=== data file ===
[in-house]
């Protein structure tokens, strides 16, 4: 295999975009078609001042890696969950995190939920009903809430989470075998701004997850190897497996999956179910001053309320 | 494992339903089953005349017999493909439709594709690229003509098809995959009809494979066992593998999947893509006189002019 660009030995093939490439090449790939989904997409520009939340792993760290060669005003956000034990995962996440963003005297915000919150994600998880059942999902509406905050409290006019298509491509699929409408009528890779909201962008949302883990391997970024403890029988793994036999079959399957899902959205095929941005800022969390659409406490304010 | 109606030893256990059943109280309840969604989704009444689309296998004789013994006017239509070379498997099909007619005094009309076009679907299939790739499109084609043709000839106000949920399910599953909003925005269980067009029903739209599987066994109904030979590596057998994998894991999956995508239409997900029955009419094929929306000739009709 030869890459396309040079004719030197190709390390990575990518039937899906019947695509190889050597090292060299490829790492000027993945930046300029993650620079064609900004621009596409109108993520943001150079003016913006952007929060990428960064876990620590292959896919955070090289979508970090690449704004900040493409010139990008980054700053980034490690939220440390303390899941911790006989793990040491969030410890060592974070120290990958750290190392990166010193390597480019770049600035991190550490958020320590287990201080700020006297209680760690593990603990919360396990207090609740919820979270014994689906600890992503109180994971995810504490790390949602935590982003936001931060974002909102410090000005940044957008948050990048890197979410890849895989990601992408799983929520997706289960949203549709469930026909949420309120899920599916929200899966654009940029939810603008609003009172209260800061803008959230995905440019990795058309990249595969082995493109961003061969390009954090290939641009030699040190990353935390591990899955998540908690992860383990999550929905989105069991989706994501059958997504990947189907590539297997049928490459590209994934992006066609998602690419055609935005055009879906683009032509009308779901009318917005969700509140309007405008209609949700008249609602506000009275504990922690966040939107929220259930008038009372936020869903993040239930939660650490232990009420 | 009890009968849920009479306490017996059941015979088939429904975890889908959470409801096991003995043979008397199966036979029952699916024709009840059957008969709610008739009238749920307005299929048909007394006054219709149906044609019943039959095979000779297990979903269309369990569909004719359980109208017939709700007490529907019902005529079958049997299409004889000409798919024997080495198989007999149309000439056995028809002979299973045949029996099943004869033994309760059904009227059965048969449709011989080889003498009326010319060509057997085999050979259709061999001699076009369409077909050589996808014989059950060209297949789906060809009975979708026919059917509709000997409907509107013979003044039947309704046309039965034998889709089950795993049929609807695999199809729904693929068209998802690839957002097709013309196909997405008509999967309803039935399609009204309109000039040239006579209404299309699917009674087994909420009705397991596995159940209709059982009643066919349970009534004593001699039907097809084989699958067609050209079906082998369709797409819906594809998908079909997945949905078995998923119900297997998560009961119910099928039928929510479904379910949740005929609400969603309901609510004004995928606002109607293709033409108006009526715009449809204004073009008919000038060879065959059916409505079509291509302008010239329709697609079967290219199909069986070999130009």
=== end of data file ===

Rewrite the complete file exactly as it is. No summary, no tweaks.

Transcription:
[in-house]
């Protein structure tokens, strides 16, 4: 295999975009078609001042890696969950995190939920009903809430989470075998701004997850190897497996999956179910001053309320 | 494992339903089953005349017999493909439709594709690229003509098809995959009809494979066992593998999947893509006189002019 660009030995093939490439090449790939989904997409520009939340792993760290060669005003956000034990995962996440963003005297915000919150994600998880059942999902509406905050409290006019298509491509699929409408009528890779909201962008949302883990391997970024403890029988793994036999079959399957899902959205095929941005800022969390659409406490304010 | 109606030893256990059943109280309840969604989704009444689309296998004789013994006017239509070379498997099909007619005094009309076009679907299939790739499109084609043709000839106000949920399910599953909003925005269980067009029903739209599987066994109904030979590596057998994998894991999956995508239409997900029955009419094929929306000739009709 030869890459396309040079004719030197190709390390990575990518039937899906019947695509190889050597090292060299490829790492000027993945930046300029993650620079064609900004621009596409109108993520943001150079003016913006952007929060990428960064876990620590292959896919955070090289979508970090690449704004900040493409010139990008980054700053980034490690939220440390303390899941911790006989793990040491969030410890060592974070120290990958750290190392990166010193390597480019770049600035991190550490958020320590287990201080700020006297209680760690593990603990919360396990207090609740919820979270014994689906600890992503109180994971995810504490790390949602935590982003936001931060974002909102410090000005940044957008948050990048890197979410890849895989990601992408799983929520997706289960949203549709469930026909949420309120899920599916929200899966654009940029939810603008609003009172209260800061803008959230995905440019990795058309990249595969082995493109961003061969390009954090290939641009030699040190990353935390591990899955998540908690992860383990999550929905989105069991989706994501059958997504990947189907590539297997049928490459590209994934992006066609998602690419055609935005055009879906683009032509009308779901009318917005969700509140309007405008209609949700008249609602506000009275504990922690966040939107929220259930008038009372936020869903993040239930939660650490232990009420 | 009890009968849920009479306490017996059941015979088939429904975890889908959470409801096991003995043979008397199966036979029952699916024709009840059957008969709610008739009238749920307005299929048909007394006054219709149906044609019943039959095979000779297990979903269309369990569909004719359980109208017939709700007490529907019902005529079958049997299409004889000409798919024997080495198989007999149309000439056995028809002979299973045949029996099943004869033994309760059904009227059965048969449709011989080889003498009326010319060509057997085999050979259709061999001699076009369409077909050589996808014989059950060209297949789906060809009975979708026919059917509709000997409907509107013979003044039947309704046309039965034998889709089950795993049929609807695999199809729904693929068209998802690839957002097709013309196909997405008509999967309803039935399609009204309109000039040239006579209404299309699917009674087994909420009705397991596995159940209709059982009643066919349970009534004593001699039907097809084989699958067609050209079906082998369709797409819906594809998908079909997945949905078995998923119900297997998560009961119910099928039928929510479904379910949740005929609400969603309901609510004004995928606002109607293709033409108006009526715009449809204004073009008919000038060879065959059916409505079509291509302008010239329709697609079967290219199909069986070999130009």